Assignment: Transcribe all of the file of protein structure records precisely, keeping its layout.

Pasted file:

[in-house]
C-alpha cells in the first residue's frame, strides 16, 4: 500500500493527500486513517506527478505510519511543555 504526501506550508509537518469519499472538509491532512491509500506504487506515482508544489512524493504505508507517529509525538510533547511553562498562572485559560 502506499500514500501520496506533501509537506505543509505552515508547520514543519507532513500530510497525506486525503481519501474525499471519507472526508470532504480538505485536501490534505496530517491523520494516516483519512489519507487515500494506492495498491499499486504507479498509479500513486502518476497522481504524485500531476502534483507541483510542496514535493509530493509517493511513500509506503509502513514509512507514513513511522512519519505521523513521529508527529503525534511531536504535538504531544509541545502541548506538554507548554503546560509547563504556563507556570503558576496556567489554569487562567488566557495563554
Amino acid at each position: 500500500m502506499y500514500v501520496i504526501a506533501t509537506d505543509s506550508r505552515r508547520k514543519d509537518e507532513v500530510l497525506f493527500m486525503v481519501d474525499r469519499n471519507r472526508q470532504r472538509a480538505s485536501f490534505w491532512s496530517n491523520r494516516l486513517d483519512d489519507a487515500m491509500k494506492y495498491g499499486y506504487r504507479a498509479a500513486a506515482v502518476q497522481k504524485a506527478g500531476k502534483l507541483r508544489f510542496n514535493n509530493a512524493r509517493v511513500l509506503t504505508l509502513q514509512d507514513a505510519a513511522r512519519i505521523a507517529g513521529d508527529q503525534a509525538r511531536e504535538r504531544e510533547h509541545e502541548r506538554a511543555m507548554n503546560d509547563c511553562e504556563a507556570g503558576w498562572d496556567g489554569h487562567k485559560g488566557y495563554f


[in-house]
C-alpha cells in the first residue's frame, strides 16, 4: 500500500493527500486513517506527478505510519511543555 504526501506550508509537518469519499472538509491532512491509500506504487506515482508544489512524493504505508507517529509525538510533547511553562498562572485559560 502506499500514500501520496506533501509537506505543509505552515508547520514543519507532513500530510497525506486525503481519501474525499471519507472526508470532504480538505485536501490534505496530517491523520494516516483519512489519507487515500494506492495498491499499486504507479498509479500513486502518476497522481504524485500531476502534483507541483510542496514535493509530493509517493511513500509506503509502513514509512507514513513511522512519519505521523513521529508527529503525534511531536504535538504531544509541545502541548506538554507548554503546560509547563504556563507556570503558576496556567489554569487562567488566557495563554
Amino acid at each position: 500500500m502506499y500514500v501520496i504526501a506533501t509537506d505543509s506550508r505552515r508547520k514543519d509537518e507532513v500530510l497525506f493527500m486525503v481519501d474525499r469519499n471519507r472526508q470532504r472538509a480538505s485536501f490534505w491532512s496530517n491523520r494516516l486513517d483519512d489519507a487515500m491509500k494506492y495498491g499499486y506504487r504507479a498509479a500513486a506515482v502518476q497522481k504524485a506527478g500531476k502534483l507541483r508544489f510542496n514535493n509530493a512524493r509517493v511513500l509506503t504505508l509502513q514509512d507514513a505510519a513511522r512519519i505521523a507517529g513521529d508527529q503525534a509525538r511531536e504535538r504531544e510533547h509541545e502541548r506538554a511543555m507548554n503546560d509547563c511553562e504556563a507556570g503558576w498562572d496556567g489554569h487562567k485559560g488566557y495563554f